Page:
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Post by koan »

Paula wrote: Words of Love; where is the Cyalis? :)
See what I mean about words of love being shallow?
polycarp
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Post by polycarp »

Hello Coan, I can see your point but I've never really assumed words of love to be shallow cause words mean a lot to me. If that's the case, do romantic poems really make sense or are they really worth the task of writing? I really do not know a better way of expressing love than through verse, should I therefore have a re-think?
A formula for tact: "Be brief politely, be aggressive smilingly, be emphatic pleasantly, be positive diplomatically, be right graciously".
koan
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Post by koan »

I had in mind the specific string of "I love you" words. I come from a home where these words were used often but had very little meaning. I enjoy poems about love or words that show love but the words "I love you" on their own make me roll my eyes. Don't say it, show it. Even worse are the words "I love you, too" It is a trained response and means even less. This is just part of my bitter side.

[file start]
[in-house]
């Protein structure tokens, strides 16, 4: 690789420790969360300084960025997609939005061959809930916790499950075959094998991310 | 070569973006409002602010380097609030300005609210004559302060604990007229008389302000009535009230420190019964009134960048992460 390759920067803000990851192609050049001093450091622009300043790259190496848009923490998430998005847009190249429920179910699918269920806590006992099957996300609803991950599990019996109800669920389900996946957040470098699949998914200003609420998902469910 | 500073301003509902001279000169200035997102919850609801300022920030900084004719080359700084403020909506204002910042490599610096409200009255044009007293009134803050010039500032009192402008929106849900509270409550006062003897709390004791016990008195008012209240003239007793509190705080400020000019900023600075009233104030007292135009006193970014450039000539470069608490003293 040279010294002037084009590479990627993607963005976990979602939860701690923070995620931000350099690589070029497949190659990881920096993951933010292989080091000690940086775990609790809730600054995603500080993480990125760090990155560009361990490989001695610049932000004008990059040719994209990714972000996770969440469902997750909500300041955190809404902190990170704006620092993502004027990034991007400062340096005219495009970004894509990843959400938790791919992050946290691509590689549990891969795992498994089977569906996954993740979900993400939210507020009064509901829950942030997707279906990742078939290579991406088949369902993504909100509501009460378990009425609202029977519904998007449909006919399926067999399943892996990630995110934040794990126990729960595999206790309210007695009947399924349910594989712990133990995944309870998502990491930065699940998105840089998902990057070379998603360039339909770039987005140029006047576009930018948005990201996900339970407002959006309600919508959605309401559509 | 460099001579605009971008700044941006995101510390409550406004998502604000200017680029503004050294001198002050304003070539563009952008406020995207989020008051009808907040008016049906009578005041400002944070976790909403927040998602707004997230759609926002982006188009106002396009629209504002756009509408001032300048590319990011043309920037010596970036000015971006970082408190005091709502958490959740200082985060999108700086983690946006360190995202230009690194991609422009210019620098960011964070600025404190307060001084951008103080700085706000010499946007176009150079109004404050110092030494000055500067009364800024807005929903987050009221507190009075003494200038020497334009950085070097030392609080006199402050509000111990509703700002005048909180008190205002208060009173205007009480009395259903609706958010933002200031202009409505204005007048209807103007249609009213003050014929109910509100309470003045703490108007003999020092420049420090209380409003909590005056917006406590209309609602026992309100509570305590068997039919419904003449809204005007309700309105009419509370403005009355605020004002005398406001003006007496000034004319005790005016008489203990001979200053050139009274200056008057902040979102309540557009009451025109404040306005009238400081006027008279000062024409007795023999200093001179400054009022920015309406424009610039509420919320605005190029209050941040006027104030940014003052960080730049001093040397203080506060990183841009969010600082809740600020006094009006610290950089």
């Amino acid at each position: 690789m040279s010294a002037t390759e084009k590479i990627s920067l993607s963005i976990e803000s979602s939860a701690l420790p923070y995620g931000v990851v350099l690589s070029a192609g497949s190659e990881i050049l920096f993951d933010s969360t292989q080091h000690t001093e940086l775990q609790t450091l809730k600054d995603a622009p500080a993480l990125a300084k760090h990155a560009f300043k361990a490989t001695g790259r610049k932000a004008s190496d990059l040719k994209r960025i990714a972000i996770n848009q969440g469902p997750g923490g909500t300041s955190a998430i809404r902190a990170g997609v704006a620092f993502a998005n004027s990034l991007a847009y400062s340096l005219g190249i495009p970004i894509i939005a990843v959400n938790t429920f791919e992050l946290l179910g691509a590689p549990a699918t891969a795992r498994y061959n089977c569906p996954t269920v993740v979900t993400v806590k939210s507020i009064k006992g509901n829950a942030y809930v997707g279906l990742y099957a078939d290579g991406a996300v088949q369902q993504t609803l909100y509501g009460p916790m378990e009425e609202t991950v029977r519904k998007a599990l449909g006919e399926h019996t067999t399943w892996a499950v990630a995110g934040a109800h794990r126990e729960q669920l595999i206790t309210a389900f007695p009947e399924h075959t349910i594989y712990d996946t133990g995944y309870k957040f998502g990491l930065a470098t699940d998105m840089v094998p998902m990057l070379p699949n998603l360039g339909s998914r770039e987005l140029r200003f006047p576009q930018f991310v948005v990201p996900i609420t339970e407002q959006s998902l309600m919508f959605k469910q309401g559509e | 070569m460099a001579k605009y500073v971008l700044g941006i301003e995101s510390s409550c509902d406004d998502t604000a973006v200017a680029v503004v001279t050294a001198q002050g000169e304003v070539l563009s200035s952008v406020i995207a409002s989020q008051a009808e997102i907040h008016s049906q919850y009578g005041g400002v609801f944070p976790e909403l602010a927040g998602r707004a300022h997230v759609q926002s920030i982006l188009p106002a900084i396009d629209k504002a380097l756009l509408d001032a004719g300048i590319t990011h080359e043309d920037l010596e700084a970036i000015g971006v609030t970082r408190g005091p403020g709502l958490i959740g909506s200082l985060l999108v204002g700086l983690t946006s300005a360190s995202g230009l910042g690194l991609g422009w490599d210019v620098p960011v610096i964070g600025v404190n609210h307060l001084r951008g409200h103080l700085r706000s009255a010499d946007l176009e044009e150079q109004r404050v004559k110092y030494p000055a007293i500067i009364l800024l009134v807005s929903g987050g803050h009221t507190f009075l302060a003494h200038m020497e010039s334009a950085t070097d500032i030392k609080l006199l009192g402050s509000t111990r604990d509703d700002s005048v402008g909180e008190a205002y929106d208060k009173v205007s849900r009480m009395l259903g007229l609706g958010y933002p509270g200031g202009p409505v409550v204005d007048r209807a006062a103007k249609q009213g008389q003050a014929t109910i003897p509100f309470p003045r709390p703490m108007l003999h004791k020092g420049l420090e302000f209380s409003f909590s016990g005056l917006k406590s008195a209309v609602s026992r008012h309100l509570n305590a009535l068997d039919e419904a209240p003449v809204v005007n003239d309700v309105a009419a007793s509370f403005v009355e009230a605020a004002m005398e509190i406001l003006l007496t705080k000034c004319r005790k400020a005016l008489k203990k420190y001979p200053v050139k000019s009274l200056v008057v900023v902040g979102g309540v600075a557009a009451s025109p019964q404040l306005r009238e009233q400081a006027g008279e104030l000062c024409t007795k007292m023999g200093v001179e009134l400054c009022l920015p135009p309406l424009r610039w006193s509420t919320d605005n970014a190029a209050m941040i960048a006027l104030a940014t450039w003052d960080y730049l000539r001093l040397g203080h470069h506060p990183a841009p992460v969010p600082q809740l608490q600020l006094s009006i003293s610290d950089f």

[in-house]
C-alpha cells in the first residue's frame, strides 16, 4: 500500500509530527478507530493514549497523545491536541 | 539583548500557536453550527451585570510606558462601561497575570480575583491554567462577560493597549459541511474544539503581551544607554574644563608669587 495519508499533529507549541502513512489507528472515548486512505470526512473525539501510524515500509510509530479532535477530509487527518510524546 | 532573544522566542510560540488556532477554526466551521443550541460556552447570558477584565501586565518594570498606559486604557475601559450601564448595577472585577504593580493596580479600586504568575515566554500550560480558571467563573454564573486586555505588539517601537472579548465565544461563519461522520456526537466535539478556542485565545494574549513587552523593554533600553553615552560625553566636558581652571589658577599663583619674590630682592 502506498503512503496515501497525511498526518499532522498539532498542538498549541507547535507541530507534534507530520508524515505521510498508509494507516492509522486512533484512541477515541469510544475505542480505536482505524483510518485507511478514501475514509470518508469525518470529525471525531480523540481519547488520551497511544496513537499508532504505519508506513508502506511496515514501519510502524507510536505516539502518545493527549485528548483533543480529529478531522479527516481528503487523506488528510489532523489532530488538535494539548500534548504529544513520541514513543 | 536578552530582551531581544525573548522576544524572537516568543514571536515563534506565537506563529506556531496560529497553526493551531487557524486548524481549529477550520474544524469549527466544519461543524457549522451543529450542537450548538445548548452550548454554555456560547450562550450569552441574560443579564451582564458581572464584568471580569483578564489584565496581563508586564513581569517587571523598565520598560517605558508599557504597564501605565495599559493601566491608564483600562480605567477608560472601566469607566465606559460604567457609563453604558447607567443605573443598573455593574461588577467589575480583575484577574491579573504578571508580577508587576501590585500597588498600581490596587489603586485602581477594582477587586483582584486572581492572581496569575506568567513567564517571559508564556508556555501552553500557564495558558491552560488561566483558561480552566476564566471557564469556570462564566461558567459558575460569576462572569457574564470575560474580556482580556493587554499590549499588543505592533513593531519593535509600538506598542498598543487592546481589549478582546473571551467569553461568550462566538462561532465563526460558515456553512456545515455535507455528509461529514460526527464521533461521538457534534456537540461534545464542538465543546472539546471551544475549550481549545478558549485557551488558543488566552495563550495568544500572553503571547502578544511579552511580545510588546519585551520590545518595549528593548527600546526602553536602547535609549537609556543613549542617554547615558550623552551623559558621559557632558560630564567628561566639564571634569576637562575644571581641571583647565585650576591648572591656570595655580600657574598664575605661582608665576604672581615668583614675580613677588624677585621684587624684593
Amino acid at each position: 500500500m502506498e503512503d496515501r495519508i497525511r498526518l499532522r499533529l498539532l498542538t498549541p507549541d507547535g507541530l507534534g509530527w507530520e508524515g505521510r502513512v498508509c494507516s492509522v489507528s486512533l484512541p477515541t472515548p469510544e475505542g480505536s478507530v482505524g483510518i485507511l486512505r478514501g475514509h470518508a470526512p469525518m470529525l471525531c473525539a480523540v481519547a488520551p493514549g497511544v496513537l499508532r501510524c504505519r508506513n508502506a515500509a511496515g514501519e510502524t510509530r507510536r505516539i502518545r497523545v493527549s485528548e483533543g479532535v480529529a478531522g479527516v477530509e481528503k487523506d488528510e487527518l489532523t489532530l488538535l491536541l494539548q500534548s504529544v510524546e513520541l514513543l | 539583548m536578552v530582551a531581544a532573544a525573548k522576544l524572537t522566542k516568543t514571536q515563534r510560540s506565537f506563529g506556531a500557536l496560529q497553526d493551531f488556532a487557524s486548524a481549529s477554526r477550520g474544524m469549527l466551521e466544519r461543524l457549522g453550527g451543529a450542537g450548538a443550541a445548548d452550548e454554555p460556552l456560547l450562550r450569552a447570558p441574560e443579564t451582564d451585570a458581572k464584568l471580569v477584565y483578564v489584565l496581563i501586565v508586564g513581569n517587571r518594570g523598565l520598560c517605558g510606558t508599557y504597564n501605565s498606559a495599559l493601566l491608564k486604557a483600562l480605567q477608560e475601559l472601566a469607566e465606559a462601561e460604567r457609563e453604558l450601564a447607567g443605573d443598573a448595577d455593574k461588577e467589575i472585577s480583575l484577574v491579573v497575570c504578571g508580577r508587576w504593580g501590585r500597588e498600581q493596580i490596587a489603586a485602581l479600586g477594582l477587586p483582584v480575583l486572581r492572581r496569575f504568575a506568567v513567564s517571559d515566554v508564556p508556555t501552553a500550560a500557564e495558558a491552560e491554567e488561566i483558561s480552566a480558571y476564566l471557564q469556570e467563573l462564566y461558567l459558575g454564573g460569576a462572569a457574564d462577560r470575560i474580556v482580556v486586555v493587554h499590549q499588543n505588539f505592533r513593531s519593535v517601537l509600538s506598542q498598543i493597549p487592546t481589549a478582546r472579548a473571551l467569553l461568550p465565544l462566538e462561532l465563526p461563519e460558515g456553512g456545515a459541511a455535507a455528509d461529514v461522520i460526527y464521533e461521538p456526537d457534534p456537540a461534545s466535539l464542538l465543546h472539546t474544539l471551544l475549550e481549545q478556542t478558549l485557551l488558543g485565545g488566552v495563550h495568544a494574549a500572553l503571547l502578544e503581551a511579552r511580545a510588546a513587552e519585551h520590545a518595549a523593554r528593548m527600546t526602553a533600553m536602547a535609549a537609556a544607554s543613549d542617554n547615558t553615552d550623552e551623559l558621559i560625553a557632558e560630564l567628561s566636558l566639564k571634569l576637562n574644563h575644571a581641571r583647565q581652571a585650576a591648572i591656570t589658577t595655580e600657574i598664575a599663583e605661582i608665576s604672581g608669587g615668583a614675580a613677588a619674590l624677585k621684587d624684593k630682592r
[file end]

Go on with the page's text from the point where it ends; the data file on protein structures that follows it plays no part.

Paula
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Chrysalis

Post by Paula »

Koan, you are loved, you just don't realize it. :thinking:
Everyone has these on their face? TULIPS.
polycarp
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Post by polycarp »

Hello again, Koan is just being the poet she is. Interestingly many a great poet think that way. I find it hard to understand why those who make many people happy with words find words less appealling. I totally agree with Paula in saying Koan is loved but probabaly doesn't realise it. Koan, you have all it takes to be loved and you're awesome with words. Believe or not cool ladies like you are in short suppy hence need be cherished. Infact you have the attributes of my dream girl and I truly mean that.

Unfortunately for me, I live in a part of the world where words like "i love you" are seldom said and poetry liked by only a few. Maybe that's why I cherish words and people (like you Coan) that are good at putting them together to convey meaningful and nice ideas that make life more colorful and worth living.
A formula for tact: "Be brief politely, be aggressive smilingly, be emphatic pleasantly, be positive diplomatically, be right graciously".
koan
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Post by koan »